With Park fearing that the United States would abandon South Korea after the Vietnam War, despite the ROK having sent troops to that conflict, North Korean aggression seemed particularly menacing. A commando raid on the Blue House in January 1968, followed three days later by the seizure of the USS Pueblo, created a climate of fear. In addition, Nixon and Kissinger’s opening to China without prior consultation with South Korea left Park wondering if Washington would also open a channel to the North behind the South’s back. North Korean infiltration tunnels were discovered under the DMZ in 1974-75, and Park also witnessed the murder of his wife by a pro-North Korean assassin in 1974. Another key factor was the unilateral withdrawal of the US 7th Infantry Division in 1971, and on-going discussion of further withdrawals.
American politicians and journalists also increased their criticism of Park’s dictatorial regime after he institutionalized his rule. His sense of abandonment by the United States was acute.
South Korea’s confidence in the US declined still further after Jan. 26, 1977, when incoming President Jimmy Carter ordered the withdrawal of nuclear weapons from the ROK along with the 2nd infantry division.
South Korean nuclear researchers believed that “while bowing to US preferences on the line of work they pursue, certain activities can and should be undertaken to keep Seoul’s nuclear option open,” the report said. A program was undertaken to acquire a missile that could threaten Pyongyang, while long-term nuclear fuel cycle technology was sought to keep the bomb option open.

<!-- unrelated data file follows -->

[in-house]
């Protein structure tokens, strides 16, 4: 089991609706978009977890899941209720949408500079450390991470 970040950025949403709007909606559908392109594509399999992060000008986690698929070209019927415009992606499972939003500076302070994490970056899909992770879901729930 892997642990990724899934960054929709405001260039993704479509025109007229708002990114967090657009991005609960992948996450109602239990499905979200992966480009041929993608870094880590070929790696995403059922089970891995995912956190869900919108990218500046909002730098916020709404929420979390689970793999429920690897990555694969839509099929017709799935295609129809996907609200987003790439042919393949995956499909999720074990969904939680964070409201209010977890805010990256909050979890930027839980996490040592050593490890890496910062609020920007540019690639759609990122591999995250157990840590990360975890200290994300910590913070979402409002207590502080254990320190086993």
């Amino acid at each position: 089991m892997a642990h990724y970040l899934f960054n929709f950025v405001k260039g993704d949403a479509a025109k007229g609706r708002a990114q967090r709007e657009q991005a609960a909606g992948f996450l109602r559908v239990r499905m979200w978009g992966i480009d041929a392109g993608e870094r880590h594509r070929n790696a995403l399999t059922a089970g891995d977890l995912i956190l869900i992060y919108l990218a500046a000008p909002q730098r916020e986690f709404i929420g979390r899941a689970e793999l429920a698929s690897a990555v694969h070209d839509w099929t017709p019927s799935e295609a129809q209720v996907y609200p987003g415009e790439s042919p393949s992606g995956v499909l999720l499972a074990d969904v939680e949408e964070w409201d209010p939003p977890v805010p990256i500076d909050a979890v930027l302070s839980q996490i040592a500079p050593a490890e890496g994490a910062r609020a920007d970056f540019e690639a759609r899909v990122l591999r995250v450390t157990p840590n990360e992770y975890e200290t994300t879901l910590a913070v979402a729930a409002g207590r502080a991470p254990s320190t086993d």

In the 1978 report, the CIA found:
• “No evidence that any nuclear weapons design work is under way at present.
• “No evidence that the South Koreans are trying to acquire a uranium enrichment capability.
• “No evidence of any current activity related to the acquisition of a reprocessing capability.
• “No evidence of stockpiling of fissile material.
• “No evidence of work on weapons fabrication.”
But, the CIA concluded, South Koreans were facing decisions in the 1978-80 period that could affect the lead time to acquire nuclear weapons later. “Among the decisions that are likely to arise are those concerning whether or not to assemble a prototype and then produce in quantity a surface-to-surface missile, and what to do with the substantial investment Korea has in nuclear research personnel.” Overall, the report argued, the most important factor would be South Korea’s “perception of the reliability of the US security commitment and, conversely, the imminence of the North Korean threat.”
It is worth noting here that the CIA’s relatively relaxed interpretation of Park’s nuclear program in 1978 is contrary to the widespread rumor in South Korea that the CIA might have orchestrated his assassination on Oct. 26, 1979, in order to stop his nuclear ambitions.3
PHASE 1: NUCLEAR MISSILE PROGRAM
The missile program (called Baekgom, or White Bear) was initiated on May 14, 1974, at Park’s instruction.4 By 1975, a dedicated nuclear weapons program had emerged, code-named Project 890, the CIA report says, with three teams working on missile design, nuclear and chemical warheads under the Agency for Defense Development (ADD). Korean scientists recruited from abroad by mid-1975 were working on warheads, high explosives fabrication, and computer codes. The warhead design effort involved about fifty scientists and technicians; the chemical warhead team was smaller, but by mid-1976, the missile team numbered more than 250. “This focus on missile systems,” the CIA noted, “implies an interest in acquiring a number of nuclear devices,” although exactly which type was not clear to it. Moreover, “It is clear that Seoul has not addressed the question of physical and chain-of-command control of nuclear weapons,” the report said.